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Links 1 through 10 of 19 by Jonathan Babcock tagged waterfall

Prior to agile, many enterprises have followed a sequential, stage-gated, waterfall development model. In these cases, it’s likely that the Product Manager’s mindset has moved through a series of increasingly foreboding attitudes, as the figure below shows.

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There are a lot of methods for developing software out there now. Choosing the best one for your company or team can be difficult - and that’s before you start adapting it to suit your particular situation. Here’s a brief history and overview of some of the more common ones you’ll come across. Each of them have good elements that you can make use of or learn from.

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Presentation on Agile.

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One of the bigger challenges facing software projects is determining when and how to begin the transition from specifying requirements to working on a system design. Questions arise during this phase, such as: "I'm on an Agile project--what design artifacts should I produce and when?"

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Let’s be perfectly clear about one thing: 2009 will not only be known as the year the financial crisis hits in hard, it will also be known as the year everything turned agile. Please allow me to explain. The times when banks, insurance companies, car industries and the likes could start up multi-million software development projects of titanic ambition, with dozens of stakeholders, never ending requirements sessions and five year deployment plans are passed.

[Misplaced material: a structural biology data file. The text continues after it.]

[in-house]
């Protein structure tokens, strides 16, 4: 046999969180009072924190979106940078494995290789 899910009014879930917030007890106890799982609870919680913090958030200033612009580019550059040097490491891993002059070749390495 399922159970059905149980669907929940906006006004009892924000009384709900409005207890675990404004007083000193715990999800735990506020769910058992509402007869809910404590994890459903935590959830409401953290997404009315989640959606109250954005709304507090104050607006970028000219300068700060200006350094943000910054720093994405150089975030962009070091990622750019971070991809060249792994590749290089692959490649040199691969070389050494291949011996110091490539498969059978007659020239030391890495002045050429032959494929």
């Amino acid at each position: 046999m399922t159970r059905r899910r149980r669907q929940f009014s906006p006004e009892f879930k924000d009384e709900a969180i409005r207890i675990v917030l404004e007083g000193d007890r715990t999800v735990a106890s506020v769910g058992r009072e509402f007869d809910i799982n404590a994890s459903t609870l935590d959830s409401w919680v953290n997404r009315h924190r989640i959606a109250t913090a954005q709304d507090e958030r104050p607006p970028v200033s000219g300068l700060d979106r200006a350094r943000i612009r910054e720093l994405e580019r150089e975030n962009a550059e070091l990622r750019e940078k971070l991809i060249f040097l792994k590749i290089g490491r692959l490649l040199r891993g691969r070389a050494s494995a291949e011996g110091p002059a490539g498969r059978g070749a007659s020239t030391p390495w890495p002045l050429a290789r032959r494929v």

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Like all other revolutions (this one being one of process from traditional SDLC to Agile/XP) - the new becomes the norm and the norm become bureaucratic - making further drastic changes required. I've always seen Agile and XP initiatives as an attempt to deliver greater value by removing the imposed management overhead and miss-steps (such as thinking mediocre can replace exceptional with the right process in place) - and, unfortunately now that many Agile/XP practices/processes have become the norm, they are now the anchor....just my opinion. Annotated link http://www.diigo.com/bookmark/http%3A%2F%2Fitprojectguide.blogspot.com%2F2008%2F09%2Fxp-my-take.html

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Overview

1. What's wrong with Waterfall? (for the zillionth time)
2. Iterative and Incremental Development
3. Variable Scope
4. Test First Programming

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SCRUM software development process as compared to other delivery methodologies.

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The main problem of the waterfall model is its inability to adapt. The waterfall project is split into separate stages and forces developers, project managers, and the end user to commitments to an outcome early on, even before the team knows how they wil

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I assert that the value of agile methods has nothing to do with evolutionary requirements discovery, and everything to do with listening carefully to the customer and building a better understanding of their needs.

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